Though she struggled with an eating disorder as a teen, Thanksgiving has gotten a bit better for "Mary" (name changed), for several reasons.

"My parents divorced when I was 26, so I no longer have to spend time with the two of them together," she said. "Also, I have a family of in-laws who even though they annoy me at times, they love each other."

Thanksgiving dinners were particularly hard for Mary before her parents split.

"When I did have to go home for Thanksgiving and spend the holiday with family members who hated each other, it was like I couldn't eat because the food had been poisoned," she said. "But if I concentrated on the family members who I loved and loved me, it helped."

Mary had to separate herself from toxic family members, and said others should consider it as well.

"That said, when you're in college it's much more acceptable to choose to spend Thanksgiving with someone else," she said. "If your family is that toxic to you and you have some independence, just get out. Maybe it'll still be hard, but at least it will be different and you'll learn."

"Brittany," 33, California

"Brittany" (name changed) has been struggling with Thanksgiving anxieties for years.

"Thanksgiving is a difficult holiday because I am faced with my drug of choice (food) and my most powerful emotional trigger (my family)," she told Revelist. "My family is very judgmental and every year I face comments about my weight from my parents and extended family.  When I am thin, I get praised, when I am fuller-figured, I get looks and judgmental comments or unsolicited advice."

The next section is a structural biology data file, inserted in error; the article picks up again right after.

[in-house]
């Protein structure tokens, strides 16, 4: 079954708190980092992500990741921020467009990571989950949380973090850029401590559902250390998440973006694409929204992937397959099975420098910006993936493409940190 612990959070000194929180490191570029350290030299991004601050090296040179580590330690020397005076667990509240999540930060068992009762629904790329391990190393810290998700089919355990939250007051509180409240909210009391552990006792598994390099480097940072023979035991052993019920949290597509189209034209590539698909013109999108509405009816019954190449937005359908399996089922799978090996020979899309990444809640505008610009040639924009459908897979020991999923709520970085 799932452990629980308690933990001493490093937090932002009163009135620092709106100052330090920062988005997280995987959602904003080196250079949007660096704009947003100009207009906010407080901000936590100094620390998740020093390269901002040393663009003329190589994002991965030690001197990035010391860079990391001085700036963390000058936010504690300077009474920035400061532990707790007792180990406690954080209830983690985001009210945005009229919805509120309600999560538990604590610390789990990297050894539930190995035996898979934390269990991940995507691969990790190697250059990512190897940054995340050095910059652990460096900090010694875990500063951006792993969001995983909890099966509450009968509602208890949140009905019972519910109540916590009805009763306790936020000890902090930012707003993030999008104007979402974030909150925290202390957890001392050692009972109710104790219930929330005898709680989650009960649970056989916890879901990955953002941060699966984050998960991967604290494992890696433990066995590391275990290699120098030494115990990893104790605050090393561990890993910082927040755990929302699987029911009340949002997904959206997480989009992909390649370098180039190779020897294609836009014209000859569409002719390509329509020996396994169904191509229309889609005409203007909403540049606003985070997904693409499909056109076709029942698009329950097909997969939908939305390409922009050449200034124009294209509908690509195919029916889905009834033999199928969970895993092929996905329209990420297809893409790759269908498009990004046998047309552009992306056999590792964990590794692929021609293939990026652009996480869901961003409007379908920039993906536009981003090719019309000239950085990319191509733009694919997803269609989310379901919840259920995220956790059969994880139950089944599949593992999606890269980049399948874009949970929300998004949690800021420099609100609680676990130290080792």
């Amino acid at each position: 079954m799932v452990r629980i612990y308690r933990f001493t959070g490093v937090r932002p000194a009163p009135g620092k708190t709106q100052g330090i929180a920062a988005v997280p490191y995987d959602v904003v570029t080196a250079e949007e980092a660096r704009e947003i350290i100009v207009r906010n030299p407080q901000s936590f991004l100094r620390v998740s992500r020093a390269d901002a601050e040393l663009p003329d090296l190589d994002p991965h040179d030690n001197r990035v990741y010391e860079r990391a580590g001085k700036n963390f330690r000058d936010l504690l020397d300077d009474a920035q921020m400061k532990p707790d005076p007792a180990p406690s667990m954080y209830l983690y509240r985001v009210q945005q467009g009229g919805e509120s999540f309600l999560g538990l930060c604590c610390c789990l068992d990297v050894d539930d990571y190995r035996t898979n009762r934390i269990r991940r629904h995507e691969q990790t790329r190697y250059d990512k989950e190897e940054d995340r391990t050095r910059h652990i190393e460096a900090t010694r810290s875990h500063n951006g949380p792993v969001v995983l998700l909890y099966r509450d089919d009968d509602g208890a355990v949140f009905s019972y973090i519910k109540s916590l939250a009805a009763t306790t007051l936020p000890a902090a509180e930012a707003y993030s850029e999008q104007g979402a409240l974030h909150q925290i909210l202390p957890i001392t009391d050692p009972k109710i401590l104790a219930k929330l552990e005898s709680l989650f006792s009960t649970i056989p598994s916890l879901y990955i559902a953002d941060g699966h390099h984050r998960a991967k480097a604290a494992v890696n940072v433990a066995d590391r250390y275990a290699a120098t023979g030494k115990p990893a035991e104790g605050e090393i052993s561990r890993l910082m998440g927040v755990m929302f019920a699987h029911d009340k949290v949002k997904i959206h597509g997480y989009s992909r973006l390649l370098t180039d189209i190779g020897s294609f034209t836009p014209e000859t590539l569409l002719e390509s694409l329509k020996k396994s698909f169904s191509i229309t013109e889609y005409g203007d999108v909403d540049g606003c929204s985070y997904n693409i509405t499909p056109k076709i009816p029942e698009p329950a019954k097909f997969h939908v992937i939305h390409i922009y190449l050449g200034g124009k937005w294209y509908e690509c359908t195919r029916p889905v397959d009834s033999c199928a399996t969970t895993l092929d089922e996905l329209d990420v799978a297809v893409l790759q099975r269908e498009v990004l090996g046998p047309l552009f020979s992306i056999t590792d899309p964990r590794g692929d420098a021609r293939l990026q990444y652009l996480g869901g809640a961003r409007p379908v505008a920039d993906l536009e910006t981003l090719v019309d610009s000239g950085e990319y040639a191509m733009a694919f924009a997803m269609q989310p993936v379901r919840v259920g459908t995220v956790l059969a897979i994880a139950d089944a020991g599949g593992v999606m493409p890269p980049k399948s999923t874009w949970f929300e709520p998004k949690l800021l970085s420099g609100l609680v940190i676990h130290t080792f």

Her family's buffet-syle setup doesn't help.

"Since I feel like I am being watched and judged I tend to become hyper aware of what I am putting on my plate," she said. "It is very easy to slip into old thought patterns and begin deliberating about restricting or binging as a means of relieving the stress of the situation."

Despite her struggle, Brittany has found that hanging out with her favorite people helps her cope.

"I have given myself permission to the leave the room if needed and I tend to stick close to my husband, my sister and her children, the people I feel most comfortable with," she said. "If I can not avoid comments about my body from my family, I do my best to shut it down by pointing out that it is inappropriate."

Sophie, 22, Montana

Like so many other ED survivors, Sophie finds the obsession with food and guilt very triggering.

"The hardest part by far during Thanksgiving is all the diet talk at the table," she told Revelist. "[People say] 'This is so bad for me, it has to have (number) calories! I've been good for days so that I can eat like this today,'" she said.

Though the "diet talk" can be tough to hear, Sophie reminds herself that all her food-related decisions are fine.

"To cope I basically have to remind myself that this is just one day and it's not going to ruin anything, and I have to tune out any diet talk and basically pretend that none of it happened," she said.

Melissa Stanger, Revelist senior lifestyle editor, 27, New York

Stanger no longer struggles with Thankgiving — but it's taken work.

"At some point in my recovery I just told myself, 'The world can’t censor itself around you; sooner or later you just have to get over it and move on in order to really, truly recover," she said.

"It’s like exposure therapy; the more you force yourself to deal with the stuff that makes you uncomfortable or anxious or whatever, the less it bothers you."

Prozac helps, she added.